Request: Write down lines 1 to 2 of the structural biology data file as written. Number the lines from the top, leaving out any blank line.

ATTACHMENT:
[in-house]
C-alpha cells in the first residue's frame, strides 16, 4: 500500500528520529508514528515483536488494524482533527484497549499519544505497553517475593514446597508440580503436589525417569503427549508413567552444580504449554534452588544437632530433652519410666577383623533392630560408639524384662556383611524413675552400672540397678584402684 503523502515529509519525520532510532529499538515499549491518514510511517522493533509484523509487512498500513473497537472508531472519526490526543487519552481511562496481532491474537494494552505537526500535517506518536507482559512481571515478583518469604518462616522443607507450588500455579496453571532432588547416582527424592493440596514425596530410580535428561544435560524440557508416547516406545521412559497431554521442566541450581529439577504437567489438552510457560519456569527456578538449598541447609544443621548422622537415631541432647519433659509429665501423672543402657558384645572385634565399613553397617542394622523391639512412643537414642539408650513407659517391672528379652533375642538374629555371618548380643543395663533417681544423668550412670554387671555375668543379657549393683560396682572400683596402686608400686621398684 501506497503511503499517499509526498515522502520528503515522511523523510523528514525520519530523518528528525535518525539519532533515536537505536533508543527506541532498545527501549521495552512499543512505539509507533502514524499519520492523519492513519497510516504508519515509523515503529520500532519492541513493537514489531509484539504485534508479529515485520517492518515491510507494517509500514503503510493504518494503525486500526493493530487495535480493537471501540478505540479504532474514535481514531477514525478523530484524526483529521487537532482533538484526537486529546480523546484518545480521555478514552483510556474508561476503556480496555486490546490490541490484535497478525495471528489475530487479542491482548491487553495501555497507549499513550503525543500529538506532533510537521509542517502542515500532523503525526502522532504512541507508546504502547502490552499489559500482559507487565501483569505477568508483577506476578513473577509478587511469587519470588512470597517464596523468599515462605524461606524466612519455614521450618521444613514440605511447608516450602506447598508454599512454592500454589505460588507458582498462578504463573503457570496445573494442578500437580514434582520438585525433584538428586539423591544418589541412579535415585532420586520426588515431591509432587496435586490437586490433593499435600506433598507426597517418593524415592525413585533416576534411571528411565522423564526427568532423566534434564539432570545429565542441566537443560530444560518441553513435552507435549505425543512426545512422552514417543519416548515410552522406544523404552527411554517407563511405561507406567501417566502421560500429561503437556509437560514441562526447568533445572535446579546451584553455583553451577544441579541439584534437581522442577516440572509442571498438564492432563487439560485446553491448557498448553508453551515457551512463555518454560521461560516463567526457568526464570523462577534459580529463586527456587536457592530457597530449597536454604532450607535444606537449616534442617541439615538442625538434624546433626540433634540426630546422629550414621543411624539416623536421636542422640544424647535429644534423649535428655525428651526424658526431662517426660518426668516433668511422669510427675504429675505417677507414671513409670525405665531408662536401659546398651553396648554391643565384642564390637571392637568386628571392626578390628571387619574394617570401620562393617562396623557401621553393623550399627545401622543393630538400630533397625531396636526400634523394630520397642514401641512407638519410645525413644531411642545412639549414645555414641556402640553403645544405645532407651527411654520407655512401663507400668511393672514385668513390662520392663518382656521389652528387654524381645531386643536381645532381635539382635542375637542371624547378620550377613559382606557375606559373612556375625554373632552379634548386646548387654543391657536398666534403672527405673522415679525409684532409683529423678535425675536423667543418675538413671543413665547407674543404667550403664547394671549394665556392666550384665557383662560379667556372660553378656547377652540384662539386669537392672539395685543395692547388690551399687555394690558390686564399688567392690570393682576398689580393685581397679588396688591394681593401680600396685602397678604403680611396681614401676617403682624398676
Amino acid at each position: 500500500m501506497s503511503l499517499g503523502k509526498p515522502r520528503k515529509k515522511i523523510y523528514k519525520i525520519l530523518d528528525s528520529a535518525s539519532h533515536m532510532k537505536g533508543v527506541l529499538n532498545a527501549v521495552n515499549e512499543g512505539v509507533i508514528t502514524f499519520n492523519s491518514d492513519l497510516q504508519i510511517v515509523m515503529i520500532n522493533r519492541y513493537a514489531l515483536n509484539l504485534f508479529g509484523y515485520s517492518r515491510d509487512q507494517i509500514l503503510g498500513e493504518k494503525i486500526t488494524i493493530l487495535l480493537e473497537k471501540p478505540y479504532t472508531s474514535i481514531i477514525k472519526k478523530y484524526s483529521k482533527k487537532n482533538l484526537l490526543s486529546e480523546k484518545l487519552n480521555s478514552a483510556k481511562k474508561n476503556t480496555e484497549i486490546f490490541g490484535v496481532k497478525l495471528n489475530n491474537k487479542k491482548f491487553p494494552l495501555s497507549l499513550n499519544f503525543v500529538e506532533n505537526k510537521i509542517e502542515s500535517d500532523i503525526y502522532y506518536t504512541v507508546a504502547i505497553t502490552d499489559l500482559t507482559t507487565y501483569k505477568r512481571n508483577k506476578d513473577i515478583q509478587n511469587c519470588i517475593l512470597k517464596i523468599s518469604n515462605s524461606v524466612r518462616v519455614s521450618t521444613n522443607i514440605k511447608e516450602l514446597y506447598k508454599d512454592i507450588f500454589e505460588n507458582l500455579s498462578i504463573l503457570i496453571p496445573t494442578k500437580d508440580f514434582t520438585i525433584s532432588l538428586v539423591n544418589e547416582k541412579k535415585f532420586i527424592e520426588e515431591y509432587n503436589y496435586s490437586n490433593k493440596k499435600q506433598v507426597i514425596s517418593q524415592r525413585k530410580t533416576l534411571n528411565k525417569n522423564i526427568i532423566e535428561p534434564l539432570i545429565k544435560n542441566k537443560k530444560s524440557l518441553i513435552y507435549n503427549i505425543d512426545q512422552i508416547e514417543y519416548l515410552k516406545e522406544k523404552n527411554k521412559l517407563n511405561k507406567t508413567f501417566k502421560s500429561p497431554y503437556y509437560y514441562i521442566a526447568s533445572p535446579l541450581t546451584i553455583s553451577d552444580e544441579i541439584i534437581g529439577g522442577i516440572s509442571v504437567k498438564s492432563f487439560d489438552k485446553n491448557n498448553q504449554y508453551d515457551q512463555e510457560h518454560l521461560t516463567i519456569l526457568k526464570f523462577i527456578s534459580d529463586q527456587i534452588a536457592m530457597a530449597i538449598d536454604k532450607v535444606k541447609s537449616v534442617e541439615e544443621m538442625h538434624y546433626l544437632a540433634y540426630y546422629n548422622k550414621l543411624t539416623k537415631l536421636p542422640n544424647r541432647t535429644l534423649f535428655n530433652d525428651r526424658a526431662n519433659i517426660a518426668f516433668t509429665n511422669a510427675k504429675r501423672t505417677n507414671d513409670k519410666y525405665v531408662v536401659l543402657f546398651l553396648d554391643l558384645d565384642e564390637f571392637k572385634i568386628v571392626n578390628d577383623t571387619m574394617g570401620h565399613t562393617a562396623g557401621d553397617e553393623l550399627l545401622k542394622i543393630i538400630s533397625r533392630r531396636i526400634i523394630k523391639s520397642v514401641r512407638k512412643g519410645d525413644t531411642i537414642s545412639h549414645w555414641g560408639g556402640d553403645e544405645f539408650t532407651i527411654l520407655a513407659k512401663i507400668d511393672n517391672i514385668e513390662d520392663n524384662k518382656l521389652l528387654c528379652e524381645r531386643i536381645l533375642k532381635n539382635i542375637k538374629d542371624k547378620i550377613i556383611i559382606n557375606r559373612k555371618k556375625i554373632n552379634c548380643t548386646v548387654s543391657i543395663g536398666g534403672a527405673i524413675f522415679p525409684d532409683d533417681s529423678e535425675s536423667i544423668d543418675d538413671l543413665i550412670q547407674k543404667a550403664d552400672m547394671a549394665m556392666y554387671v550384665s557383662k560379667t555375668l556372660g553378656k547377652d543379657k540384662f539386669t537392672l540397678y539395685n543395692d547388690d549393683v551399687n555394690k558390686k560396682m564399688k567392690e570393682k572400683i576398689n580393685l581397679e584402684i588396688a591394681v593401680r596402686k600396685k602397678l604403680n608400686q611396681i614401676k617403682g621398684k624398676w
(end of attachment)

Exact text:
[in-house]
C-alpha cells in the first residue's frame, strides 16, 4: 500500500528520529508514528515483536488494524482533527484497549499519544505497553517475593514446597508440580503436589525417569503427549508413567552444580504449554534452588544437632530433652519410666577383623533392630560408639524384662556383611524413675552400672540397678584402684 503523502515529509519525520532510532529499538515499549491518514510511517522493533509484523509487512498500513473497537472508531472519526490526543487519552481511562496481532491474537494494552505537526500535517506518536507482559512481571515478583518469604518462616522443607507450588500455579496453571532432588547416582527424592493440596514425596530410580535428561544435560524440557508416547516406545521412559497431554521442566541450581529439577504437567489438552510457560519456569527456578538449598541447609544443621548422622537415631541432647519433659509429665501423672543402657558384645572385634565399613553397617542394622523391639512412643537414642539408650513407659517391672528379652533375642538374629555371618548380643543395663533417681544423668550412670554387671555375668543379657549393683560396682572400683596402686608400686621398684 501506497503511503499517499509526498515522502520528503515522511523523510523528514525520519530523518528528525535518525539519532533515536537505536533508543527506541532498545527501549521495552512499543512505539509507533502514524499519520492523519492513519497510516504508519515509523515503529520500532519492541513493537514489531509484539504485534508479529515485520517492518515491510507494517509500514503503510493504518494503525486500526493493530487495535480493537471501540478505540479504532474514535481514531477514525478523530484524526483529521487537532482533538484526537486529546480523546484518545480521555478514552483510556474508561476503556480496555486490546490490541490484535497478525495471528489475530487479542491482548491487553495501555497507549499513550503525543500529538506532533510537521509542517502542515500532523503525526502522532504512541507508546504502547502490552499489559500482559507487565501483569505477568508483577506476578513473577509478587511469587519470588512470597517464596523468599515462605524461606524466612519455614521450618521444613514440605511447608516450602506447598508454599512454592500454589505460588507458582498462578504463573503457570496445573494442578500437580514434582520438585525433584538428586539423591544418589541412579535415585532420586520426588515431591509432587496435586490437586490433593499435600506433598507426597517418593524415592525413585533416576534411571528411565522423564526427568532423566534434564539432570545429565542441566537443560530444560518441553513435552507435549505425543512426545512422552514417543519416548515410552522406544523404552527411554517407563511405561507406567501417566502421560500429561503437556509437560514441562526447568533445572535446579546451584553455583553451577544441579541439584534437581522442577516440572509442571498438564492432563487439560485446553491448557498448553508453551515457551512463555518454560521461560516463567526457568526464570523462577534459580529463586527456587536457592530457597530449597536454604532450607535444606537449616534442617541439615538442625538434624546433626540433634540426630546422629550414621543411624539416623536421636542422640544424647535429644534423649535428655525428651526424658526431662517426660518426668516433668511422669510427675504429675505417677507414671513409670525405665531408662536401659546398651553396648554391643565384642564390637571392637568386628571392626578390628571387619574394617570401620562393617562396623557401621553393623550399627545401622543393630538400630533397625531396636526400634523394630520397642514401641512407638519410645525413644531411642545412639549414645555414641556402640553403645544405645532407651527411654520407655512401663507400668511393672514385668513390662520392663518382656521389652528387654524381645531386643536381645532381635539382635542375637542371624547378620550377613559382606557375606559373612556375625554373632552379634548386646548387654543391657536398666534403672527405673522415679525409684532409683529423678535425675536423667543418675538413671543413665547407674543404667550403664547394671549394665556392666550384665557383662560379667556372660553378656547377652540384662539386669537392672539395685543395692547388690551399687555394690558390686564399688567392690570393682576398689580393685581397679588396688591394681593401680600396685602397678604403680611396681614401676617403682624398676